PHARMAC ruffles feathers
‘Drug companies join forces against Pharmac’ was the ominous headline in the Independent business weekly in July 1995.
PHARMAC was barely two years old, but already facing litigation from pharmaceutical companies and industry associations who were putting their differences aside to challenge the drug-buying agency.
At issue were the strategies PHARMAC was employing to manage its expenditure and seek better value for New Zealanders when it came to buying pharmaceuticals for their use.
Reference pricing was a particular bone of contention. Used by PHARMAC as part of its Operating Policies and Procedures, it saw pharmaceuticals that provided the same or similar effect being clustered into therapeutic groups and subgroups in a bid to reduce the excessive segmentation of drugs based largely on brand marketing.
All pharmaceuticals in a given subgroup were then subsidised at the level of the lowest-priced pharmaceutical in that subgroup.
“The chemistry of a drug determined where it fitted in,” explains PHARMAC founding staff member Reinhard Pauls.
“If two drugs belonged to the same pharmacological group, say H2 Antagonists and anti-ulcer medicines, then we paid the same price for it.”
This was a new and frustrating regime for the pharmaceutical companies that had the potential to significantly impact their bottom line as they faced true price competition for the first time.
It was coupled with PHARMAC’s policy of seeking out aggressively-priced generic drugs. By the end of 1994 this policy had enable it to obtain a 30 percent price reduction on all H2 antagonists, which are commonly prescribed to reduce the amount of acid produced by the cells in the lining of the stomach.
Similarly, the entry of generic inhaled steroids for asthma achieved savings of $5 million in 1994.
The use of competitive sole-supply tendering, therapeutic group reviews, bundling deals to secure numerous drugs in one purchase, and more extensive use of contracts with pharmaceutical companies were also part of PHARMAC’s strategy.
It was also willing to challenge pharmaceutical companies’ efforts to have patents on their drugs extended, in a bid to avoid competition from lower-priced generics.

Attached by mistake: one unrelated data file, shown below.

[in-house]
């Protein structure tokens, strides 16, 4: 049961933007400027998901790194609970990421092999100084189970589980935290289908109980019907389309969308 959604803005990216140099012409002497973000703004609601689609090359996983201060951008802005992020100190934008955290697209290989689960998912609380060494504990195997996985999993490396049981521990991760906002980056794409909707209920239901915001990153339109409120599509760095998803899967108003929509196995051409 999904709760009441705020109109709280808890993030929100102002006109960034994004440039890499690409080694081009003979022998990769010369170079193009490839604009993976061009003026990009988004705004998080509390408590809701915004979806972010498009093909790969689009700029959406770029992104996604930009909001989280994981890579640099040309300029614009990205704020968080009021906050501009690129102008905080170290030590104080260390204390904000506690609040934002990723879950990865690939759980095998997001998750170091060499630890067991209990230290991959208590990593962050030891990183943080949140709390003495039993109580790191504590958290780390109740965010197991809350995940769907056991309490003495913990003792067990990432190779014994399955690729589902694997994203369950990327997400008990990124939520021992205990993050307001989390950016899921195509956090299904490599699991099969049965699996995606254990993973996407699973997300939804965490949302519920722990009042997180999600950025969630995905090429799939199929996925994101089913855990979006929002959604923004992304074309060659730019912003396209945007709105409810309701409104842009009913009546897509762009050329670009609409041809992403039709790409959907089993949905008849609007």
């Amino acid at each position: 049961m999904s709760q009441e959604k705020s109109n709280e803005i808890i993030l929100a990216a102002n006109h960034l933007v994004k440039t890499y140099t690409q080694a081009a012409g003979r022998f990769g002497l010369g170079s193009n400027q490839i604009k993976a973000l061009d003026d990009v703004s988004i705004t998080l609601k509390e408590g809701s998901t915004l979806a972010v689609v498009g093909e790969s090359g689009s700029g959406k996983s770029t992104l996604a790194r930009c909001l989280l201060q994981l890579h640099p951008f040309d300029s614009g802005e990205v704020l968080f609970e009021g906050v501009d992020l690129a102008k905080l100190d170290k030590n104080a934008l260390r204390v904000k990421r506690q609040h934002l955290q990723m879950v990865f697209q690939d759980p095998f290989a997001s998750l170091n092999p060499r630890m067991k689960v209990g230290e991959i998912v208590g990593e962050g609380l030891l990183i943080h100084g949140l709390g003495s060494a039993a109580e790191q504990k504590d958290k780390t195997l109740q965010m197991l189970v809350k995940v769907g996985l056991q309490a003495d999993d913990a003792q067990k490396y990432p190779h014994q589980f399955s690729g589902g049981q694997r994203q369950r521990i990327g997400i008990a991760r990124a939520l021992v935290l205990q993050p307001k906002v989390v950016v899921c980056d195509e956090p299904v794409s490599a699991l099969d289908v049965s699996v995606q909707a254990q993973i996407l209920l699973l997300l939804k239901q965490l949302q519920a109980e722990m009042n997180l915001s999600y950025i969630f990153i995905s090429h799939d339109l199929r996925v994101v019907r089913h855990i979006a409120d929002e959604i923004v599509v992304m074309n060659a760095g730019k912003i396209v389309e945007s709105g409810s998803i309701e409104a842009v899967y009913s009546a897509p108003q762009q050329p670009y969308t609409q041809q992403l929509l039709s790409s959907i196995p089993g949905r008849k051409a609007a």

“Glaxo asked for an extension on the patent for Zantac (ranitidine), which at that stage was the world’s biggest-selling drug. They were selling a billion dollars of the stuff a year,” Pauls remembers.
“They wanted an extension of the patent term, which you could get if you’d made inadequate remuneration. So we opposed that, which went on for three years.”
There were threats, and in two cases concrete action, to cut pharmaceutical research and activity in New Zealand, in response to PHARMAC’s way of doing business.
It wasn’t just the pharmaceutical companies that were unhappy.
“There was an amazing amount of angst from the medical profession because they’d been wound up by the pharmaceutical companies,” says Peter Moodie, who served as PHARMAC’s medical director from 2000 to 2013.
There was a perception, even among doctors, that generic drugs were inferior.
“They were very angry, very nervous and worried about what PHARMAC was doing.”
PHARMAC had to invest significant resource in engaging with health professionals to explain and justify its decision making. Here, the Pharmacology and Therapeutics Advisory Committee (PTAC) had a big role to play, says Moodie.
The grievances of the pharmaceutical companies spilled over into the public domain as PHARMAC’s savings on drug purchases started to stack up.
“The media was being fed stories from the companies,” says Moodie.
“There were patient advocacy groups that were really lobby groups [for pharmaceutical companies] who made headlines. The media attacks were pretty impressive.”
PHARMAC’s small team were often confronted directly with the discontent stemming from their decisions.
“You got patients ringing you; they’d be afraid they’d die because of a decision you made.” - Reinhard Pauls
“It gets quite intense at that level.”
But acceptance of the new regime started to grow, particularly as PHARMAC dealt with a number of high-profile legal challenges that would define future relationships with the pharmaceutical companies.
Last updated: 13 September 2018